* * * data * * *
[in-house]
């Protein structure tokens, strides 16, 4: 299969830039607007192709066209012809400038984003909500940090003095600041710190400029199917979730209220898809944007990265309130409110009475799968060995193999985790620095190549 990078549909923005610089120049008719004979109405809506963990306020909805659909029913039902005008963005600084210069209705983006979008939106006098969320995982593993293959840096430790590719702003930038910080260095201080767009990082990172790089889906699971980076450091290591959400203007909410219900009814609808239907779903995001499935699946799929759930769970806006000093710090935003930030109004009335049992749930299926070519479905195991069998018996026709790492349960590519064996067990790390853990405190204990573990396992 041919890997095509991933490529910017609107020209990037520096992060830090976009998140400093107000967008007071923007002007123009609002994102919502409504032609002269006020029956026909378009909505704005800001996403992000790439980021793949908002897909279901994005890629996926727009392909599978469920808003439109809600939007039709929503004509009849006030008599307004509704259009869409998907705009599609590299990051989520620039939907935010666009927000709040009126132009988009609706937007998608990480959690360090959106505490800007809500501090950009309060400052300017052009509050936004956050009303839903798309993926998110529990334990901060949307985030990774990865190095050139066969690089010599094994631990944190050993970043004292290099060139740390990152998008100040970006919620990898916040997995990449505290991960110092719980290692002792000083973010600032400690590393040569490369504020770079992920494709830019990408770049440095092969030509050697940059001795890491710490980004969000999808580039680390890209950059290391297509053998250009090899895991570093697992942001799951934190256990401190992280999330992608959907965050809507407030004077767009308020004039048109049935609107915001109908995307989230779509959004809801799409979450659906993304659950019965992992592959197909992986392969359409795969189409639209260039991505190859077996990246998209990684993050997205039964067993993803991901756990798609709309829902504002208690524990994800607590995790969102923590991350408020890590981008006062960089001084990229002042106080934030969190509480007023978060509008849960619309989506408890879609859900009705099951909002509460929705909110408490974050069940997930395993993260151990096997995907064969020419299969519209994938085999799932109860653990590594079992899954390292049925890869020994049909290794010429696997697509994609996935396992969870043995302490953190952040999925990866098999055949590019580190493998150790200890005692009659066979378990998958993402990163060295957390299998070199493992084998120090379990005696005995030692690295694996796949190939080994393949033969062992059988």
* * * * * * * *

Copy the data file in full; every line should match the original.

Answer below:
[in-house]
């Protein structure tokens, strides 16, 4: 299969830039607007192709066209012809400038984003909500940090003095600041710190400029199917979730209220898809944007990265309130409110009475799968060995193999985790620095190549 990078549909923005610089120049008719004979109405809506963990306020909805659909029913039902005008963005600084210069209705983006979008939106006098969320995982593993293959840096430790590719702003930038910080260095201080767009990082990172790089889906699971980076450091290591959400203007909410219900009814609808239907779903995001499935699946799929759930769970806006000093710090935003930030109004009335049992749930299926070519479905195991069998018996026709790492349960590519064996067990790390853990405190204990573990396992 041919890997095509991933490529910017609107020209990037520096992060830090976009998140400093107000967008007071923007002007123009609002994102919502409504032609002269006020029956026909378009909505704005800001996403992000790439980021793949908002897909279901994005890629996926727009392909599978469920808003439109809600939007039709929503004509009849006030008599307004509704259009869409998907705009599609590299990051989520620039939907935010666009927000709040009126132009988009609706937007998608990480959690360090959106505490800007809500501090950009309060400052300017052009509050936004956050009303839903798309993926998110529990334990901060949307985030990774990865190095050139066969690089010599094994631990944190050993970043004292290099060139740390990152998008100040970006919620990898916040997995990449505290991960110092719980290692002792000083973010600032400690590393040569490369504020770079992920494709830019990408770049440095092969030509050697940059001795890491710490980004969000999808580039680390890209950059290391297509053998250009090899895991570093697992942001799951934190256990401190992280999330992608959907965050809507407030004077767009308020004039048109049935609107915001109908995307989230779509959004809801799409979450659906993304659950019965992992592959197909992986392969359409795969189409639209260039991505190859077996990246998209990684993050997205039964067993993803991901756990798609709309829902504002208690524990994800607590995790969102923590991350408020890590981008006062960089001084990229002042106080934030969190509480007023978060509008849960619309989506408890879609859900009705099951909002509460929705909110408490974050069940997930395993993260151990096997995907064969020419299969519209994938085999799932109860653990590594079992899954390292049925890869020994049909290794010429696997697509994609996935396992969870043995302490953190952040999925990866098999055949590019580190493998150790200890005692009659066979378990998958993402990163060295957390299998070199493992084998120090379990005696005995030692690295694996796949190939080994393949033969062992059988």